This I think is the essence of training as I or my teacher and a lot of the students I know understand it. And this I think will give everything, aikido can give and will form the practioner. (When really having a teacher.)

But this way needs to train and train and train. Overandoveragain.

So I tried to give training a very high priority in my daily life because I think aikido only reveals itself when practiced most often. It's just that.

George S. Ledyard
01-20-2011, 11:36 AM
I think it is worth considering what Aikido was when it started and what it has become...

When the Founder taught, Budo was a serious pursuit. To train directly with the Founder, you had to apply and be accepted. Someone he knew and respected had to vouch for you. You had to be serious, not just for yourself, but also because not to be serious would embarrass the person who had been your sponsor.

Aikido was not taught publicly. O-Sensei would occasionally do demonstrations and these were considered historic events in terms of Aikido history. They were not commonplace.

After the war, things changed. Kisshomaru Ueshiba became the Nidai Doshu and the senior members of the Tokyo Aikikai like Osawa and Arikawa Senseis helped him create an art that would be taught to the public. O-Sensei continued to teach wherever he was at the time. He traveled between Tokyo and Iwama, stayed in Osaka for extended periods, etc. His focus was still on training his personal deshi although now his classes were mostly open to all levels and included the general membership of whatever doho he was visiting at the time.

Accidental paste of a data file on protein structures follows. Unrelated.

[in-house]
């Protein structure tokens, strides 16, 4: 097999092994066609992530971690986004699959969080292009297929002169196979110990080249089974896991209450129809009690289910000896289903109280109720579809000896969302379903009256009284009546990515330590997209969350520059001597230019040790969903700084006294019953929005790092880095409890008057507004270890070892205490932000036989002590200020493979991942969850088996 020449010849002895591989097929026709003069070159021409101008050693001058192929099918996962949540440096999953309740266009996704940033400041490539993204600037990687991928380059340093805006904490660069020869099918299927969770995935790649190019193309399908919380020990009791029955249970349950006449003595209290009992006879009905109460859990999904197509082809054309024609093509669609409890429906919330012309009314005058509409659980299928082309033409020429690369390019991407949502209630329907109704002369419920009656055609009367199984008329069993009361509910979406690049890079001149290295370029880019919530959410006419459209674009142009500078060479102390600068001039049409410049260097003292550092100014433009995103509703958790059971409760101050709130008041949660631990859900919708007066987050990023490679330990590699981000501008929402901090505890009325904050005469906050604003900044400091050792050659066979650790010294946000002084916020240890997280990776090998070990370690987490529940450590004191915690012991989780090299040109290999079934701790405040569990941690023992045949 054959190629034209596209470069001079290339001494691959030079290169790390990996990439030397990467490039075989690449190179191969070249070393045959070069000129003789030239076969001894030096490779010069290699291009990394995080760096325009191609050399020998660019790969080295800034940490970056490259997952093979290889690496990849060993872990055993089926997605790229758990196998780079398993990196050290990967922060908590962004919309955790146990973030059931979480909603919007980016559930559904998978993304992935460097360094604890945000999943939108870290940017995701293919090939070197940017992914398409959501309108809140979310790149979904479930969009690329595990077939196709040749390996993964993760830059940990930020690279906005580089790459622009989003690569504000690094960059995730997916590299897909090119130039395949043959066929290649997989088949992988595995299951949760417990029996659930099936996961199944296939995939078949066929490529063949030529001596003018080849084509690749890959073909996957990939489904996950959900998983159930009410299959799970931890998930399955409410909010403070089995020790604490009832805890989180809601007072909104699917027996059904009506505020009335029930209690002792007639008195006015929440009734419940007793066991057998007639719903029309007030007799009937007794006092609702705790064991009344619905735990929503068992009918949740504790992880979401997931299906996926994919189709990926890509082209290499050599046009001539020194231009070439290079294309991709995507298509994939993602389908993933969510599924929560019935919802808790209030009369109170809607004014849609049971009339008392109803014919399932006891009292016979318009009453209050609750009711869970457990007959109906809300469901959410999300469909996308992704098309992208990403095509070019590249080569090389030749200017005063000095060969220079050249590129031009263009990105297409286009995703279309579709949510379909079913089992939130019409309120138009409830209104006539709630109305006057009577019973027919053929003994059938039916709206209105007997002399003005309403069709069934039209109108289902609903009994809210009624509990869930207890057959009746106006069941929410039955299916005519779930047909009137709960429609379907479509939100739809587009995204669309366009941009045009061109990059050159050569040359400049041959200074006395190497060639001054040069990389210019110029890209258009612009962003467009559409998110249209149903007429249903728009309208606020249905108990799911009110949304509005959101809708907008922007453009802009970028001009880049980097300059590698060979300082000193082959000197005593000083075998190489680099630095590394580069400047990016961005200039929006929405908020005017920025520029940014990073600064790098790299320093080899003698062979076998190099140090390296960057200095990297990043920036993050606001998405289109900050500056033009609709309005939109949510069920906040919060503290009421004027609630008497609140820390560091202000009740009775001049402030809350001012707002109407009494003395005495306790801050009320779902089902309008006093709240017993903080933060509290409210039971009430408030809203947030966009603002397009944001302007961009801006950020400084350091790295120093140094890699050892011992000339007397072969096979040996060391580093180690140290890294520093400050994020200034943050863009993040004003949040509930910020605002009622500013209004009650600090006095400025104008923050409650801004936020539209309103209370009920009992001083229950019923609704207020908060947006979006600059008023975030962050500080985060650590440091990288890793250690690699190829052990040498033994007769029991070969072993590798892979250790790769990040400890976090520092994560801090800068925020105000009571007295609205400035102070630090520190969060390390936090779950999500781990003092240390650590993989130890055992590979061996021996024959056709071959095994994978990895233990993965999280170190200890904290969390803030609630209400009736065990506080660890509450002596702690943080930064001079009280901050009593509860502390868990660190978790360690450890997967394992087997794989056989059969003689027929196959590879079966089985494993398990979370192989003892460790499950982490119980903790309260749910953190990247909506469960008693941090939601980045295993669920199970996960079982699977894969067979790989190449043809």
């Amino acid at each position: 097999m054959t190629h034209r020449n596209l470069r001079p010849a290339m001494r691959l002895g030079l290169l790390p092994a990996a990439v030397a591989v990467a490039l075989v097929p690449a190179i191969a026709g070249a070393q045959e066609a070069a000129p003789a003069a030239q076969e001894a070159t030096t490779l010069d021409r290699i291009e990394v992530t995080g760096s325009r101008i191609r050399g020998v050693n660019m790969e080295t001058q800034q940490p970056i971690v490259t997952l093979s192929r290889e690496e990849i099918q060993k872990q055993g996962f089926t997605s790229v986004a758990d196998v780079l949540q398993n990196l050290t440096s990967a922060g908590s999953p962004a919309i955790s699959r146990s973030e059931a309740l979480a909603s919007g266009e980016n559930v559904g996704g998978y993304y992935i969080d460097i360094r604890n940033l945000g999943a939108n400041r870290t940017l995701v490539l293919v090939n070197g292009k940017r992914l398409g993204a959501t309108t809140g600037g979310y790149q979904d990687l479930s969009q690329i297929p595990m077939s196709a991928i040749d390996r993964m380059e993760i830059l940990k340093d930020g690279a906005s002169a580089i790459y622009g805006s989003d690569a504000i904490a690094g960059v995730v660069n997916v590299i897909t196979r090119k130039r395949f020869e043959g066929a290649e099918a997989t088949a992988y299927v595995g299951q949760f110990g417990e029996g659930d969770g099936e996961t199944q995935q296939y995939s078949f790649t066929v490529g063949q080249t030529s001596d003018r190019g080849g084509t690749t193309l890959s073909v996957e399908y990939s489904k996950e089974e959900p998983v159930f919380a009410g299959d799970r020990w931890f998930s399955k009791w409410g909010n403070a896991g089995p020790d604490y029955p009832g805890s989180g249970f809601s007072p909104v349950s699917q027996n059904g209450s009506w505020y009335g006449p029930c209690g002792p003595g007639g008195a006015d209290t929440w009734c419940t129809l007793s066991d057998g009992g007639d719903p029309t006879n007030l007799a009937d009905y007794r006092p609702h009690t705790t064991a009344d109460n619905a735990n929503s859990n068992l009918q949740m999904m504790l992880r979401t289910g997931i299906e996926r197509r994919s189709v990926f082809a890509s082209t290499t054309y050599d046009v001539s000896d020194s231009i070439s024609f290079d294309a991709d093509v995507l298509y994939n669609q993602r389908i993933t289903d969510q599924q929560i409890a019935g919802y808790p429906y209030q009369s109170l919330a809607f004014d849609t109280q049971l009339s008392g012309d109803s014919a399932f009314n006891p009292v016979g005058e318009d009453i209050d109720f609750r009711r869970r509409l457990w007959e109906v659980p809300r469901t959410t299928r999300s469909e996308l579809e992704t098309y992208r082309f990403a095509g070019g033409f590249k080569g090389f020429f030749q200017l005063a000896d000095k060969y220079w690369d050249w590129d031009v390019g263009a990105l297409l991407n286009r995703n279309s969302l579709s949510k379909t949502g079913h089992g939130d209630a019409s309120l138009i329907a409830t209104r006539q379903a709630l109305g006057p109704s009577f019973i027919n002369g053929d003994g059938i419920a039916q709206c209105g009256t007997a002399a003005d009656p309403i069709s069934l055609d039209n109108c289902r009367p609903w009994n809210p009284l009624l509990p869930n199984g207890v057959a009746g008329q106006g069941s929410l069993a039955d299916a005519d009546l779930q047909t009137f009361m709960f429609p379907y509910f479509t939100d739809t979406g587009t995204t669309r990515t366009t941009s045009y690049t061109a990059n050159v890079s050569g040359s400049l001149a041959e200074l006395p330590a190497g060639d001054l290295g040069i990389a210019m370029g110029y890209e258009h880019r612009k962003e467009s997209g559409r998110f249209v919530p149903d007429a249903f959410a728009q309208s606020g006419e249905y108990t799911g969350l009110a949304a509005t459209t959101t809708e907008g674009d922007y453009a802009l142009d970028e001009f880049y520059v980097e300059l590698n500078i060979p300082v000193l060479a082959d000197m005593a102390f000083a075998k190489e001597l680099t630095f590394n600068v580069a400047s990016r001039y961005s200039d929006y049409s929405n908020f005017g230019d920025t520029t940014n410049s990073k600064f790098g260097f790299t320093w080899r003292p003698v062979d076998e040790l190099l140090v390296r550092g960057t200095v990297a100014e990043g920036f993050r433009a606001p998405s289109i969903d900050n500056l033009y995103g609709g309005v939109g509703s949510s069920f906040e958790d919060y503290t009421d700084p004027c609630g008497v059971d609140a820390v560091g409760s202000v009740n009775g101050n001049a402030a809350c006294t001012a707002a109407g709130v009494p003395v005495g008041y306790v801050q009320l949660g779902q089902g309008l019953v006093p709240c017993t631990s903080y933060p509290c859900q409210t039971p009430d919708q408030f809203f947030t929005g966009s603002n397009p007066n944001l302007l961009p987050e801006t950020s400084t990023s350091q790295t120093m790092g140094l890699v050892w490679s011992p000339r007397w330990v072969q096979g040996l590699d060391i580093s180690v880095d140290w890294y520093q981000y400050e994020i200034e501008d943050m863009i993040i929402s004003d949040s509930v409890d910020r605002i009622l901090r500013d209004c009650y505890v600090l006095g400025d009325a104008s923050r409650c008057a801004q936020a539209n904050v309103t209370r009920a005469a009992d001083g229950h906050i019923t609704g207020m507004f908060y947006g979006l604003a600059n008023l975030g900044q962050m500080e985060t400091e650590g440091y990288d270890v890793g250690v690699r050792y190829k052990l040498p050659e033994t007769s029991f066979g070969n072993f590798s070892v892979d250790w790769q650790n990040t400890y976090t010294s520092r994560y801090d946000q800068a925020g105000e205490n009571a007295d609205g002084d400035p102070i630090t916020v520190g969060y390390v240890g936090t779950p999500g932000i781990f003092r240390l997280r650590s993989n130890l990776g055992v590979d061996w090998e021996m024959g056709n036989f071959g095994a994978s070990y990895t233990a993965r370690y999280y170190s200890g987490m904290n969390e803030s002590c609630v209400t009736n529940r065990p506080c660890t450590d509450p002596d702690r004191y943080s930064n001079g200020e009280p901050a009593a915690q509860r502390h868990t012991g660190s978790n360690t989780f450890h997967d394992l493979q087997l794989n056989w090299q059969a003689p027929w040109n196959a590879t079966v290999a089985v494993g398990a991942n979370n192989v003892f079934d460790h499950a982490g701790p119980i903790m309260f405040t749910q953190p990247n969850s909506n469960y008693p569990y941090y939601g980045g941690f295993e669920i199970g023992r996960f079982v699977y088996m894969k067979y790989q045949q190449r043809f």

So how did he view this art? I can see nothing that would indicate that he ever dreamed that this art would become a part time hobby for a bunch of middle class folks in Europe and the US. Yes, he felt that Aikido had the potential to transform the world. But that is the operative concept... Aikido would transform, the world! not the world would transform Aikido.